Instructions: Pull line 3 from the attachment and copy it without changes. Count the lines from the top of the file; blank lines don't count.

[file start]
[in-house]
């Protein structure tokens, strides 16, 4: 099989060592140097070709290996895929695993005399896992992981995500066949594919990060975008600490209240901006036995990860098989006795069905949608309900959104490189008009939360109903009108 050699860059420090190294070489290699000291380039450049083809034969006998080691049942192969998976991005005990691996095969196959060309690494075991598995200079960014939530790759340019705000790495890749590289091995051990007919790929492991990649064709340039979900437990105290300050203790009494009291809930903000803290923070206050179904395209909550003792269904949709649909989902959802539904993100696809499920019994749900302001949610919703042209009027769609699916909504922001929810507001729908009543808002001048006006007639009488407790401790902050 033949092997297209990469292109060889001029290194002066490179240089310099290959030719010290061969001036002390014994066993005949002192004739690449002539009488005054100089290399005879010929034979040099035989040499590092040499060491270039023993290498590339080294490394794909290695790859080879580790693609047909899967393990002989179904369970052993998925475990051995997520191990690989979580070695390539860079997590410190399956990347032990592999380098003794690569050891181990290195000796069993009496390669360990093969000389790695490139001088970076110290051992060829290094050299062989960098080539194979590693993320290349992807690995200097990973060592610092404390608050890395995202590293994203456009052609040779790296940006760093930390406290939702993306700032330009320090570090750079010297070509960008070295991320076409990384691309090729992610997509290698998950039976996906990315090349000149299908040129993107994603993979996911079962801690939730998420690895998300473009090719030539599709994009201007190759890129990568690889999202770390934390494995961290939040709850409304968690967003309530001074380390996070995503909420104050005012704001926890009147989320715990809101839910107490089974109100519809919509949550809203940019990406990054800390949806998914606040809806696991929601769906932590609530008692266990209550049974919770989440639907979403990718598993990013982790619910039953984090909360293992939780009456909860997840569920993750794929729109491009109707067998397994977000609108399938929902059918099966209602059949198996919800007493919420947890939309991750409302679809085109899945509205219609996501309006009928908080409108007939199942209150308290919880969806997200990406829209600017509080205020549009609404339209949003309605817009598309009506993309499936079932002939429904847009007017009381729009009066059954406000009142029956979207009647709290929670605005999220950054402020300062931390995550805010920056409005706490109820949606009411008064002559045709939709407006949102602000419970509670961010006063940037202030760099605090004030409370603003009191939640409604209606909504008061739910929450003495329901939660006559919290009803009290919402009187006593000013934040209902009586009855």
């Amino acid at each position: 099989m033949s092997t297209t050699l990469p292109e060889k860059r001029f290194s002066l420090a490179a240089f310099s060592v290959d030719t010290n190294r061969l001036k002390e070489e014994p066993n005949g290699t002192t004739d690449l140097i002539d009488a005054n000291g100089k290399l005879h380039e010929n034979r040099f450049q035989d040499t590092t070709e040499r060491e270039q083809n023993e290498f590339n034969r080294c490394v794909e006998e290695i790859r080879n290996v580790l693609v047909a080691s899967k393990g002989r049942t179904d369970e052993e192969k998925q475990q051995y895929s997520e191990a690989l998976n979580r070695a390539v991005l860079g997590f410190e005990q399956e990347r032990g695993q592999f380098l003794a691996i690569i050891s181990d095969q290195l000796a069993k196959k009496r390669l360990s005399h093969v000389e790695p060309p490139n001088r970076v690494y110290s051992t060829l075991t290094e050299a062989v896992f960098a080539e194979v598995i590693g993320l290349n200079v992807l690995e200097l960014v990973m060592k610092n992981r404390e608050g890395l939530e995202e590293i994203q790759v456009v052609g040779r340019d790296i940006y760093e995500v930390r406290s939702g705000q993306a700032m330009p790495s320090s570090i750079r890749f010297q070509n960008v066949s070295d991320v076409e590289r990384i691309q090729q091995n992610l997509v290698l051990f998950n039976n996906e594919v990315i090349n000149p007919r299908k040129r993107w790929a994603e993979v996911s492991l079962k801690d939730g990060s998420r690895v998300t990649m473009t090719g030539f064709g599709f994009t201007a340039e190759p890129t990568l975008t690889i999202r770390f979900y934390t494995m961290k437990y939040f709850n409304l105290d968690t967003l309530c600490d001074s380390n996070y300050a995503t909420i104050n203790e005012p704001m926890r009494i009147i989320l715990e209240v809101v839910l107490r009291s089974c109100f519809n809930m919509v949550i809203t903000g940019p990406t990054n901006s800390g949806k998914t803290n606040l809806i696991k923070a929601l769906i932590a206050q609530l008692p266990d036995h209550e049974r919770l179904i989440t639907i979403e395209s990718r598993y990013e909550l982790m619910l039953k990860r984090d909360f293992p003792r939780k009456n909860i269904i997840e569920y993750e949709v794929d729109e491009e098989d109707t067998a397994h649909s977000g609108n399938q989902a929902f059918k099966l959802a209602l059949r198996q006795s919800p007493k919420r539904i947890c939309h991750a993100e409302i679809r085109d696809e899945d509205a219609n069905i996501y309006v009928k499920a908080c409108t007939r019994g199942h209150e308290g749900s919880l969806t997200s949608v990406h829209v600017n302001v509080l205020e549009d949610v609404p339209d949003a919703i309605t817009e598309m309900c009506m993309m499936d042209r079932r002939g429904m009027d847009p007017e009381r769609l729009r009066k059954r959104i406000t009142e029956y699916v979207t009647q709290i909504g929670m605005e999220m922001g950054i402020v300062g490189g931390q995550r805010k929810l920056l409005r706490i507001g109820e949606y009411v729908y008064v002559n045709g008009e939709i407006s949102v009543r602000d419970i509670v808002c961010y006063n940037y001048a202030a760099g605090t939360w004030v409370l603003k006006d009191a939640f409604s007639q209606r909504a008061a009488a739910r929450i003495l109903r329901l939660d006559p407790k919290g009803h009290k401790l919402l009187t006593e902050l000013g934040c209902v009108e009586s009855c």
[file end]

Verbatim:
């Amino acid at each position: 099989m033949s092997t297209t050699l990469p292109e060889k860059r001029f290194s002066l420090a490179a240089f310099s060592v290959d030719t010290n190294r061969l001036k002390e070489e014994p066993n005949g290699t002192t004739d690449l140097i002539d009488a005054n000291g100089k290399l005879h380039e010929n034979r040099f450049q035989d040499t590092t070709e040499r060491e270039q083809n023993e290498f590339n034969r080294c490394v794909e006998e290695i790859r080879n290996v580790l693609v047909a080691s899967k393990g002989r049942t179904d369970e052993e192969k998925q475990q051995y895929s997520e191990a690989l998976n979580r070695a390539v991005l860079g997590f410190e005990q399956e990347r032990g695993q592999f380098l003794a691996i690569i050891s181990d095969q290195l000796a069993k196959k009496r390669l360990s005399h093969v000389e790695p060309p490139n001088r970076v690494y110290s051992t060829l075991t290094e050299a062989v896992f960098a080539e194979v598995i590693g993320l290349n200079v992807l690995e200097l960014v990973m060592k610092n992981r404390e608050g890395l939530e995202e590293i994203q790759v456009v052609g040779r340019d790296i940006y760093e995500v930390r406290s939702g705000q993306a700032m330009p790495s320090s570090i750079r890749f010297q070509n960008v066949s070295d991320v076409e590289r990384i691309q090729q091995n992610l997509v290698l051990f998950n039976n996906e594919v990315i090349n000149p007919r299908k040129r993107w790929a994603e993979v996911s492991l079962k801690d939730g990060s998420r690895v998300t990649m473009t090719g030539f064709g599709f994009t201007a340039e190759p890129t990568l975008t690889i999202r770390f979900y934390t494995m961290k437990y939040f709850n409304l105290d968690t967003l309530c600490d001074s380390n996070y300050a995503t909420i104050n203790e005012p704001m926890r009494i009147i989320l715990e209240v809101v839910l107490r009291s089974c109100f519809n809930m919509v949550i809203t903000g940019p990406t990054n901006s800390g949806k998914t803290n606040l809806i696991k923070a929601l769906i932590a206050q609530l008692p266990d036995h209550e049974r919770l179904i989440t639907i979403e395209s990718r598993y990013e909550l982790m619910l039953k990860r984090d909360f293992p003792r939780k009456n909860i269904i997840e569920y993750e949709v794929d729109e491009e098989d109707t067998a397994h649909s977000g609108n399938q989902a929902f059918k099966l959802a209602l059949r198996q006795s919800p007493k919420r539904i947890c939309h991750a993100e409302i679809r085109d696809e899945d509205a219609n069905i996501y309006v009928k499920a908080c409108t007939r019994g199942h209150e308290g749900s919880l969806t997200s949608v990406h829209v600017n302001v509080l205020e549009d949610v609404p339209d949003a919703i309605t817009e598309m309900c009506m993309m499936d042209r079932r002939g429904m009027d847009p007017e009381r769609l729009r009066k059954r959104i406000t009142e029956y699916v979207t009647q709290i909504g929670m605005e999220m922001g950054i402020v300062g490189g931390q995550r805010k929810l920056l409005r706490i507001g109820e949606y009411v729908y008064v002559n045709g008009e939709i407006s949102v009543r602000d419970i509670v808002c961010y006063n940037y001048a202030a760099g605090t939360w004030v409370l603003k006006d009191a939640f409604s007639q209606r909504a008061a009488a739910r929450i003495l109903r329901l939660d006559p407790k919290g009803h009290k401790l919402l009187t006593e902050l000013g934040c209902v009108e009586s009855c």